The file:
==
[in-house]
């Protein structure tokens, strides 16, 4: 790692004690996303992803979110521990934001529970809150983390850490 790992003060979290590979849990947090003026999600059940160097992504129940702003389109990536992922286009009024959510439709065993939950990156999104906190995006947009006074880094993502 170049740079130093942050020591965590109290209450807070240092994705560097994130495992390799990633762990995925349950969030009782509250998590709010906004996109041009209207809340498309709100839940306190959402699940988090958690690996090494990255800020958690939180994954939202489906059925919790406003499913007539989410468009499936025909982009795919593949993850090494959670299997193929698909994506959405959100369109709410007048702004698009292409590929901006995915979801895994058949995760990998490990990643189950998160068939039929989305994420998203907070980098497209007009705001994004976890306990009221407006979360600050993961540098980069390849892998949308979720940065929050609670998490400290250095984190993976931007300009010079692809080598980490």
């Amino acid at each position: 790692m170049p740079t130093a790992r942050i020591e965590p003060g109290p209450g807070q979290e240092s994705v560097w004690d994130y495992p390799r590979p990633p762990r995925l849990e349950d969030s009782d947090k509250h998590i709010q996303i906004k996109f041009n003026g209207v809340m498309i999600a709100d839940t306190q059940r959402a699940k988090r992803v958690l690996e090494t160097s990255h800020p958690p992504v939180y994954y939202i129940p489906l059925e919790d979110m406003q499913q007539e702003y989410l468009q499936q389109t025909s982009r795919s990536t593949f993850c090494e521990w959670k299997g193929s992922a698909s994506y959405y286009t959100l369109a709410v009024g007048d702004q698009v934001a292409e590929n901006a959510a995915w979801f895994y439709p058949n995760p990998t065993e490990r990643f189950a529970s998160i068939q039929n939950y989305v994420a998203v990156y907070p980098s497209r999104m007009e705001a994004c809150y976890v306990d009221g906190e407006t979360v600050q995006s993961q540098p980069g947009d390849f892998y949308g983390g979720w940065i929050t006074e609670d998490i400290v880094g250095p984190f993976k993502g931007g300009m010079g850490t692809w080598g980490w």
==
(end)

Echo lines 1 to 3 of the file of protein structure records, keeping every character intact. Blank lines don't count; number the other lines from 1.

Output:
[in-house]
């Protein structure tokens, strides 16, 4: 790692004690996303992803979110521990934001529970809150983390850490 790992003060979290590979849990947090003026999600059940160097992504129940702003389109990536992922286009009024959510439709065993939950990156999104906190995006947009006074880094993502 170049740079130093942050020591965590109290209450807070240092994705560097994130495992390799990633762990995925349950969030009782509250998590709010906004996109041009209207809340498309709100839940306190959402699940988090958690690996090494990255800020958690939180994954939202489906059925919790406003499913007539989410468009499936025909982009795919593949993850090494959670299997193929698909994506959405959100369109709410007048702004698009292409590929901006995915979801895994058949995760990998490990990643189950998160068939039929989305994420998203907070980098497209007009705001994004976890306990009221407006979360600050993961540098980069390849892998949308979720940065929050609670998490400290250095984190993976931007300009010079692809080598980490």
């Amino acid at each position: 790692m170049p740079t130093a790992r942050i020591e965590p003060g109290p209450g807070q979290e240092s994705v560097w004690d994130y495992p390799r590979p990633p762990r995925l849990e349950d969030s009782d947090k509250h998590i709010q996303i906004k996109f041009n003026g209207v809340m498309i999600a709100d839940t306190q059940r959402a699940k988090r992803v958690l690996e090494t160097s990255h800020p958690p992504v939180y994954y939202i129940p489906l059925e919790d979110m406003q499913q007539e702003y989410l468009q499936q389109t025909s982009r795919s990536t593949f993850c090494e521990w959670k299997g193929s992922a698909s994506y959405y286009t959100l369109a709410v009024g007048d702004q698009v934001a292409e590929n901006a959510a995915w979801f895994y439709p058949n995760p990998t065993e490990r990643f189950a529970s998160i068939q039929n939950y989305v994420a998203v990156y907070p980098s497209r999104m007009e705001a994004c809150y976890v306990d009221g906190e407006t979360v600050q995006s993961q540098p980069g947009d390849f892998y949308g983390g979720w940065i929050t006074e609670d998490i400290v880094g250095p984190f993976k993502g931007g300009m010079g850490t692809w080598g980490w």